- [I accidentally did a hard reset, and I want my changes back](#i-accidentally-did-a-hard-reset-and-i-want-my-changes-back)
- [Staging](#staging)
- [I need to add staged changes to the previous commit](#i-need-to-add-staged-changes-to-the-previous-commit)
- [I want to stage part of a new file, but not the whole file](#i-want-to-stage-part-of-a-new-file-but-not-the-whole-file)
- [I want to add changes in one file to two different commits](#i-want-to-add-changes-in-one-file-to-two-different-commits)
- [I want to stage my unstaged edits, and unstage my staged edits](#i-want-to-stage-my-unstaged-edits-and-unstage-my-staged-edits)
- [Unstaged Edits](#unstaged-edits)
- [I want to move my unstaged edits to a new...
github  programming  github-starred-to-pinboard  crypto 
february 2018 by brianyang
Editing Commits
What did I just commit?
I wrote the wrong thing in a commit message
I committed with the wrong name and email configured
I want to remove a file from the previous commit
I want to delete or remove my last commit
Delete/remove arbitrary commit
I tried to push my amended commit to a remote, but I got an error message
I accidentally did a hard reset, and I want my changes back
Staging
I need to add staged changes to the previous commit
I want to stage part of a new file, but not the whole file
I want to add changes in one file to two different commits
I want to stage my unstaged edits, and unstage my staged edits
Unstaged Edits
I want to move my unstaged edits to a new branch
I want to move my unstaged edits to a different, existing branch
I want to discard my local uncommitted changes (staged and unstaged)
I want to discard specific unstaged changes
I want to discard specific unstaged files
I want to discard only my unstaged local changes
I want to discard all of my untracked files
Branches
I want to list all branches
Create a branch from a commit
I pulled from/into the wrong branch
I want to discard local commits so my branch is the same as one on the server
I committed to master instead of a new branch
I want to keep the whole file from another ref-ish
I made several commits on a single branch that should be on different branches
I want to delete local branches that were deleted upstream
I accidentally deleted my branch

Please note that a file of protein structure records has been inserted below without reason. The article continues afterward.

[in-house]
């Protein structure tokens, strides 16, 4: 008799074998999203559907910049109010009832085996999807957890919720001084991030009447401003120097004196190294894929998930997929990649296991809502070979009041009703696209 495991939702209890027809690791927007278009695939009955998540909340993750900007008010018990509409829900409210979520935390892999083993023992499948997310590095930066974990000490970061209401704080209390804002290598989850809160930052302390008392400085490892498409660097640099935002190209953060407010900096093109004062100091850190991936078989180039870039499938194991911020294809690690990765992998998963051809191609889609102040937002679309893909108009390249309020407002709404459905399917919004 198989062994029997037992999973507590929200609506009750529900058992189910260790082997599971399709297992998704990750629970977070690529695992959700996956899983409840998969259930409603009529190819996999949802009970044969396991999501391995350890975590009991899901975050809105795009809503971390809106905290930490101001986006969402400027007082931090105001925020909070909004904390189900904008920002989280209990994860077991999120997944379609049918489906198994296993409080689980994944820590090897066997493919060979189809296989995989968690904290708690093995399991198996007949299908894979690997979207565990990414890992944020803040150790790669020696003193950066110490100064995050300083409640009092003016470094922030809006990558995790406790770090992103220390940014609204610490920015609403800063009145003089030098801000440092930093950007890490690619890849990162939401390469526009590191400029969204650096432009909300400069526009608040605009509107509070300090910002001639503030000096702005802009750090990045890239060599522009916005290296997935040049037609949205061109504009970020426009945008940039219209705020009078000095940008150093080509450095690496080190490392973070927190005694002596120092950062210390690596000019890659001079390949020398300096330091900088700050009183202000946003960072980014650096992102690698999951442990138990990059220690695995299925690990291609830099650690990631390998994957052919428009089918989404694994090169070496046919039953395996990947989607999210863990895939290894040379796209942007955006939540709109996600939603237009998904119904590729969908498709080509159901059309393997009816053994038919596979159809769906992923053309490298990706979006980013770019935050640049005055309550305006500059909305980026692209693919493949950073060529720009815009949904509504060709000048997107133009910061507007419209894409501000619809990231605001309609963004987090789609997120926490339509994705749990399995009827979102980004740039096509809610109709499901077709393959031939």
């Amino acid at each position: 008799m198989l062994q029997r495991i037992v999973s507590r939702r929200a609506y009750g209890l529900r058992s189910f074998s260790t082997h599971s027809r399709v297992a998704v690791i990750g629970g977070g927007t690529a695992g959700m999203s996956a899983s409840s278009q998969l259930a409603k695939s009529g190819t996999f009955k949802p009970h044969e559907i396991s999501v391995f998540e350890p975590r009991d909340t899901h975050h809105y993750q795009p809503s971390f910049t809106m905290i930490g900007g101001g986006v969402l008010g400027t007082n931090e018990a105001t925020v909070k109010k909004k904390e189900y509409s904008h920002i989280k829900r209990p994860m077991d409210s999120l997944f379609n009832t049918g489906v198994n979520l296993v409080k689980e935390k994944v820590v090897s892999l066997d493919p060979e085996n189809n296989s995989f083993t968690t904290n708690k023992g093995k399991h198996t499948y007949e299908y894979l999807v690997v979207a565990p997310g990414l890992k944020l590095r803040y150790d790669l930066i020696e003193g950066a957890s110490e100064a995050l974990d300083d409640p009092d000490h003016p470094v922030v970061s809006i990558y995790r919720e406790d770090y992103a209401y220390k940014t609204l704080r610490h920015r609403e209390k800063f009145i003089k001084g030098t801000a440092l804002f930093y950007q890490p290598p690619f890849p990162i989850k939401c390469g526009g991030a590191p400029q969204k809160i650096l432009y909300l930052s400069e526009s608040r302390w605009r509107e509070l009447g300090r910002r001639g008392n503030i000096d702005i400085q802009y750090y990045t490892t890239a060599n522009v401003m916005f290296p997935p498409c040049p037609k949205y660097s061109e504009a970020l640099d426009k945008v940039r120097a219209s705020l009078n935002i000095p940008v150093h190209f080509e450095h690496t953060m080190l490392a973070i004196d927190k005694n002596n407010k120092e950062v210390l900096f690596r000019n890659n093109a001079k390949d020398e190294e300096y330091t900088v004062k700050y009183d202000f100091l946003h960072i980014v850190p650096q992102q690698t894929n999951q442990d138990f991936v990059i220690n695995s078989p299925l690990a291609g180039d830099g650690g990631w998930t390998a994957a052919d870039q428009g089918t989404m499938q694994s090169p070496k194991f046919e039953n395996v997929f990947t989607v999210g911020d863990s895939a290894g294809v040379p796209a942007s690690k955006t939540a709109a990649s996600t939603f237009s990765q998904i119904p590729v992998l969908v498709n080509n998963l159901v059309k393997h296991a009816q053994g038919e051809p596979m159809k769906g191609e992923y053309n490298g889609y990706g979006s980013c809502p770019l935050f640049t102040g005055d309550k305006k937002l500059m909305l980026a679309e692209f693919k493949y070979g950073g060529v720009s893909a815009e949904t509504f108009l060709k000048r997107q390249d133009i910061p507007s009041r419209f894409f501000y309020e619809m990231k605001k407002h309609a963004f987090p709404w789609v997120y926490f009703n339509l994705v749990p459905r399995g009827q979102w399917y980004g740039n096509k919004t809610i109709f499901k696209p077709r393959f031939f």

I want to delete a branch
I want to delete multiple branches
I want to rename a branch
I want to checkout to a remote branch that someone else is working on
I want to create a new remote branch from current local one
I want to set a remote branch as the upstream for a local branch
I want to set my HEAD to track the default remote branch
I made changes on the wrong branch
Rebasing and Merging
I want to undo rebase/merge
I rebased, but I don't want to force push
I need to combine commits
Safe merging strategy
I need to merge a branch into a single commit
I want to combine only unpushed commits
I need to abort the merge
Check if all commits on a branch are merged
Possible issues with interactive rebases
The rebase editing screen says 'noop'
There were conflicts
Stash
Stash all edits
Stash specific files
Stash with message
Apply a specific stash from list
Finding
I want to find a string in any commit
I want to find by author/committer
I want to list commits containing specific files
Find a tag where a commit is referenced
Submodules
Clone all submodules
Remove a submodule
Miscellaneous Objects
Restore a deleted file
Delete tag
Recover a deleted tag
Deleted Patch
Exporting a repository as a Zip file
Tracking Files
I want to change a file name's capitalization, without changing the contents of the file
I want to overwrite local files when doing a git pull
I want to remove a file from Git but keep the file
I want to revert a file to a specific revision
Configuration
I want to add aliases for some Git commands
I want to add an empty directory to my repository
I want to cache a username and password for a repository
I want to make Git ignore permissions and filemode changes
I've no idea what I did wrong